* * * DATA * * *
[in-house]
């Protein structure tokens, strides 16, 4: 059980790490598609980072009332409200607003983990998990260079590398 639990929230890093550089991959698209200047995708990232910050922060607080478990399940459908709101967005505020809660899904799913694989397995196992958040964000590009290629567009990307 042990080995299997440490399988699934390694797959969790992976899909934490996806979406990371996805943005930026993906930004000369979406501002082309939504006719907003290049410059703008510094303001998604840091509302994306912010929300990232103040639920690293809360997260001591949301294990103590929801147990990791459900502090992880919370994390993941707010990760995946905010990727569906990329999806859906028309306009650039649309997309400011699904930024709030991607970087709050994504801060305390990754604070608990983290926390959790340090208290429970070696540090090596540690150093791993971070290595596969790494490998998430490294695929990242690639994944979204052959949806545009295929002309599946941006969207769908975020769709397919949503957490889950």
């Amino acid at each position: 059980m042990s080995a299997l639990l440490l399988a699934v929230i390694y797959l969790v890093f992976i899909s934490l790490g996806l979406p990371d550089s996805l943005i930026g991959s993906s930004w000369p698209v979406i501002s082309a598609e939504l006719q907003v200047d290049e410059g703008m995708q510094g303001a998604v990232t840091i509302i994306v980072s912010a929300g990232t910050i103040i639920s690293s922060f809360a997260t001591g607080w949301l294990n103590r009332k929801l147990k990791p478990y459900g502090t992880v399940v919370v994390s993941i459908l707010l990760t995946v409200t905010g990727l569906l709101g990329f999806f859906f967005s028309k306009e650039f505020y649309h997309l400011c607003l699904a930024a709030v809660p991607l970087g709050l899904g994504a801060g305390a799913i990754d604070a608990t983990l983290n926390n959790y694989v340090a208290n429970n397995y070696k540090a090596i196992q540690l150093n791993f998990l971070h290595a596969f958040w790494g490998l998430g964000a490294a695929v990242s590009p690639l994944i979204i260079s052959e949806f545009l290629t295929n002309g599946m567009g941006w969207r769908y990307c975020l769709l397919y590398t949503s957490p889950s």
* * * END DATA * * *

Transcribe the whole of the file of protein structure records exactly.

[in-house]
């Protein structure tokens, strides 16, 4: 059980790490598609980072009332409200607003983990998990260079590398 639990929230890093550089991959698209200047995708990232910050922060607080478990399940459908709101967005505020809660899904799913694989397995196992958040964000590009290629567009990307 042990080995299997440490399988699934390694797959969790992976899909934490996806979406990371996805943005930026993906930004000369979406501002082309939504006719907003290049410059703008510094303001998604840091509302994306912010929300990232103040639920690293809360997260001591949301294990103590929801147990990791459900502090992880919370994390993941707010990760995946905010990727569906990329999806859906028309306009650039649309997309400011699904930024709030991607970087709050994504801060305390990754604070608990983290926390959790340090208290429970070696540090090596540690150093791993971070290595596969790494490998998430490294695929990242690639994944979204052959949806545009295929002309599946941006969207769908975020769709397919949503957490889950």
């Amino acid at each position: 059980m042990s080995a299997l639990l440490l399988a699934v929230i390694y797959l969790v890093f992976i899909s934490l790490g996806l979406p990371d550089s996805l943005i930026g991959s993906s930004w000369p698209v979406i501002s082309a598609e939504l006719q907003v200047d290049e410059g703008m995708q510094g303001a998604v990232t840091i509302i994306v980072s912010a929300g990232t910050i103040i639920s690293s922060f809360a997260t001591g607080w949301l294990n103590r009332k929801l147990k990791p478990y459900g502090t992880v399940v919370v994390s993941i459908l707010l990760t995946v409200t905010g990727l569906l709101g990329f999806f859906f967005s028309k306009e650039f505020y649309h997309l400011c607003l699904a930024a709030v809660p991607l970087g709050l899904g994504a801060g305390a799913i990754d604070a608990t983990l983290n926390n959790y694989v340090a208290n429970n397995y070696k540090a090596i196992q540690l150093n791993f998990l971070h290595a596969f958040w790494g490998l998430g964000a490294a695929v990242s590009p690639l994944i979204i260079s052959e949806f545009l290629t295929n002309g599946m567009g941006w969207r769908y990307c975020l769709l397919y590398t949503s957490p889950s």